Change isn’t inherently a negative but the game doesn’t replace those gutted aspects with better mechanics. Dual wielding is mostly absent and the game’s arsenal is almost a direct copy and paste from the previous game with only a small bit of adjustments that mostly manifest in the aforementioned bland upgrade parts. Double jumping gives players a new view of the battlefield and cloaking makes stealth a tad more forgiving but they’re incredibly basic features sitting on top of the same (and sometimes lesser) systems. They’re welcome systems to have in addition to — but not in place of — the mechanics MachineGames has taken out.
Wolfenstein Youngblood Review | Sisters: A Tale of Two Daughters
Co-op is most likely meant to smooth out these rough patches, despite the irony of it being the root cause of many of the title’s issues. And like many other games, it does in the mindless way that co-op usually does. Playing alongside a friend holds up because of the satisfaction of the game’s shooting and the adrenaline that combat can supply. Players can’t interact with each other much aside from giving health or armor boosting emotes and opening doors with one another. It’s as basic of a co-op experience as you can imagine.
Friendly AI is passable when you’re playing solo even if she will sometimes stand still and inhale an unhealthy amount of bullets and fail to run over to revive you. There’s no way to send her commands either, meaning that she meanders around the battlefield at her leisure, rarely helping or getting in the way. She’s just there to exist and occasionally suck up your limited lives resource — another questionable mechanic that solely exists to drag down the pace and make you replay long sections.
Both girls do drive the plot forward though, mainly due to their personality and rapport. Their journey to find B.J. has a few noteworthy twists and turns that play well within the confines of this game and the series as whole but the relationship between the twins is the most compelling aspect throughout. They’re a couple of dorky teenagers that crack stupid jokes to each other and that strikes a unique tone when compared to the rest of the series. This is epitomized in one of the earlier scenes where the two murder their first Nazi and celebrate while Sophia vomits all over the floor between cheers as a nearby cassette player blares some ’80s-ass ’80s music. It doesn’t always wildly shift in tones like that but it’s at its best when it does.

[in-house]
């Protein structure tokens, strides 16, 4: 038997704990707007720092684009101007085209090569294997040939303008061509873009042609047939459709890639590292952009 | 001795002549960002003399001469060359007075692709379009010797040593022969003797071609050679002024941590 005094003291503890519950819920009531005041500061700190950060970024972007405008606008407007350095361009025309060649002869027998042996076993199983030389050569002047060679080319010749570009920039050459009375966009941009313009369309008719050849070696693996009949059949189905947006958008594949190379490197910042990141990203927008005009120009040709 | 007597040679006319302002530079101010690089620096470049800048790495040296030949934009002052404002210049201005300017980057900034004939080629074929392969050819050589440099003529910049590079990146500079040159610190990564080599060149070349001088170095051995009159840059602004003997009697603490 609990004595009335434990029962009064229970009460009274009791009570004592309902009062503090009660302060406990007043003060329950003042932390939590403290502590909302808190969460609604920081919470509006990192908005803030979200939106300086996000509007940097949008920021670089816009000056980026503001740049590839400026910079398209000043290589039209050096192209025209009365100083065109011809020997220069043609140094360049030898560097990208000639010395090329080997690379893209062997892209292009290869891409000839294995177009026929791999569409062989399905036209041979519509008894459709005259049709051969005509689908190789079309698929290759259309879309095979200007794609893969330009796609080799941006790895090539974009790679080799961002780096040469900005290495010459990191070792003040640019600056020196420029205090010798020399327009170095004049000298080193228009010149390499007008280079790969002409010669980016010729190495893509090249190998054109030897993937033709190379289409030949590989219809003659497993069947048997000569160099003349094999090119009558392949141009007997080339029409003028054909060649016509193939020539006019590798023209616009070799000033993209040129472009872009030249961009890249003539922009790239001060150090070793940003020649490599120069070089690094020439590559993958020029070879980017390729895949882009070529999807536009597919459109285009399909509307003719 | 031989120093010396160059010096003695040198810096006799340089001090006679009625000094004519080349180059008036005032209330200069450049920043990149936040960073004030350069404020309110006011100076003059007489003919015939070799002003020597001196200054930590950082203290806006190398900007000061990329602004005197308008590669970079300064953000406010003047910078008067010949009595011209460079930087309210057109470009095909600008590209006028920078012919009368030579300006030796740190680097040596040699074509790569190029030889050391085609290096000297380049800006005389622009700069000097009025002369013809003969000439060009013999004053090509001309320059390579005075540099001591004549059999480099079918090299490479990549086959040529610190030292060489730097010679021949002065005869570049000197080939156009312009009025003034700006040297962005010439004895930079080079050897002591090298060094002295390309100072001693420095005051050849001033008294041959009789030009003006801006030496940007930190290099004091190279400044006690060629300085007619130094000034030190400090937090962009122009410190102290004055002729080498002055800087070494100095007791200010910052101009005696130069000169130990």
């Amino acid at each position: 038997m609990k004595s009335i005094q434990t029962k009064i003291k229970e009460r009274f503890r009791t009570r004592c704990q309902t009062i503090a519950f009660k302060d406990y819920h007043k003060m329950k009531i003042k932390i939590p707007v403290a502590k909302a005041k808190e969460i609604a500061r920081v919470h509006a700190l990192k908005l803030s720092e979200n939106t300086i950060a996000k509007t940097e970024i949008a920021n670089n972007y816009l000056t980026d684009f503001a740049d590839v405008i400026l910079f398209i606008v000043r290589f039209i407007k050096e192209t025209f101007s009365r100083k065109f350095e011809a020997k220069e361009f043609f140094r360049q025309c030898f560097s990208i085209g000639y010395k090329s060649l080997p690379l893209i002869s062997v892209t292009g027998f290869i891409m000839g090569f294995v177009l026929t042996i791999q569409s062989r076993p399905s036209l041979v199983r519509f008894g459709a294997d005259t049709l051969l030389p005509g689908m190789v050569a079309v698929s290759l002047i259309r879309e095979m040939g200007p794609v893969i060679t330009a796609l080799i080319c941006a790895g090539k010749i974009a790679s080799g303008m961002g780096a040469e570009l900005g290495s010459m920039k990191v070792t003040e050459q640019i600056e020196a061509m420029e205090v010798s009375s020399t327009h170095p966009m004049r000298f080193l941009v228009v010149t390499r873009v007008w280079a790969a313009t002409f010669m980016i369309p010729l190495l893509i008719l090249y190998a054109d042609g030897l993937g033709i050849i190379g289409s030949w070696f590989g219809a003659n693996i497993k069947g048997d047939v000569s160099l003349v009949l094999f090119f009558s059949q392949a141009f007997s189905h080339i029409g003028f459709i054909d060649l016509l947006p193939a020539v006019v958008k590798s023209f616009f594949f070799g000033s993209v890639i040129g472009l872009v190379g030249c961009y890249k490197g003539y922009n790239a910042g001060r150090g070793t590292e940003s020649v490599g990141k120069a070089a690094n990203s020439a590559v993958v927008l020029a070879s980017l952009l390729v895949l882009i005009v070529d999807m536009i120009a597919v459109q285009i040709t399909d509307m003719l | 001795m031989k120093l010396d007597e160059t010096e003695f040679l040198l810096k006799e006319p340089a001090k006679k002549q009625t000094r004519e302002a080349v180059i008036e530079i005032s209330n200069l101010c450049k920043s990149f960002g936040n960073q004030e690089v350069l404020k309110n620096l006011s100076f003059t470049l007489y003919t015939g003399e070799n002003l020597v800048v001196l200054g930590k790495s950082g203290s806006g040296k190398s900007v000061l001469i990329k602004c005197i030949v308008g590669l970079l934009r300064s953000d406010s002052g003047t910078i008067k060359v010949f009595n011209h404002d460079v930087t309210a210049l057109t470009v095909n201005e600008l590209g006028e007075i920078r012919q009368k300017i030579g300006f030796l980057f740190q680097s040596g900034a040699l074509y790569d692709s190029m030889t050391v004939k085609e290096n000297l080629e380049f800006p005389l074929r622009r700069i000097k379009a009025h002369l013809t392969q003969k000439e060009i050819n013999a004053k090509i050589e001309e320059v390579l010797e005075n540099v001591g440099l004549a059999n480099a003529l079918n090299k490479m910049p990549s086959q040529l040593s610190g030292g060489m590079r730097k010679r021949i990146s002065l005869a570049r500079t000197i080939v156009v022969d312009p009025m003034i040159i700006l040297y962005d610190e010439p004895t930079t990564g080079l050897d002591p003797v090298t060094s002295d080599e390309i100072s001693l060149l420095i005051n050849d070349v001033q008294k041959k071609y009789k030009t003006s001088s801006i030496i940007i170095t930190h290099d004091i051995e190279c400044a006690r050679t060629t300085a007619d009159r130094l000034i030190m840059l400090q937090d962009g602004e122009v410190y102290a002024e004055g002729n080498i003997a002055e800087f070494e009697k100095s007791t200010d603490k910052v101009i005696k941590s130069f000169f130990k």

Wolfenstein Youngblood Review | Not even Nazis can stop floppy disks and synth pop
The rest of the game has MachineGames’ signature fantastic writing, performances, and cinematography, but there just isn’t enough of it. The story is pretty thin in the long stretches between cutscenes and makes sense with the game’s more open approach but it’s disappointing because of how skilled the storytellers at the Swedish studio are. It deserves more, despite its budget price.
But it does take place in an interesting world. 1980s nostalgia can be all too easy to tap into but it takes on a different life because it is showed through the lens of a Nazi-dominated world. VHS tapes, floppy disks, synthy pop music, old video games, and other retro symbols give us a connection to our world, but the Nazi perversion gives them a much-needed twist. It’s bizarre to see a Nazi version of Tetris, Friday the 13th, or advertisements for cardboard 3D glasses and those touches, when combined with the broad strokes, shows how skilled MachineGames is at creating a unique world.
As catchy as that music is, the game sadly has some major audio issues that frequently make the record skip. A mysterious, frequent bug would pop up and cause the audio in entire levels to randomly and sharply cut in and out at a rapid pace. Levels are quite long too, so this disruptive cacophony would often drag out for well over 30 minutes. Occasional glitches like this are tolerable but this happened so many times that it became a detriment to the whole experience as it was difficult to suss out enemy locations as well as story dialogue.
The game’s other missteps can’t be so easily chalked up to an unfortunate bug as Wolfenstein Youngblood is the Resident Evil 5 to Wolfenstein 2: The New Colossus’ Resident Evil 4. The latter games are genre-defining classics while the former ones are a surface-level imitations that lack the nuance of their predecessors. Although you probably won’t notice the former’s flaws as much since co-op is the magical video game Band-Aid that doesn’t quite heal all wounds, but makes players less aware of them. Those problems are still there though, even if Youngblood appears to be infusing fresh blood into the series with its co-op, RPG systems, and more open levels. Intentions to do something different are appreciated, but the way these additions sabotage the previously pristine core mechanics will only make your blood boil instead.
GameRevolution reviewed Wolfenstein Youngblood on PS4 with a copy provided by the publisher.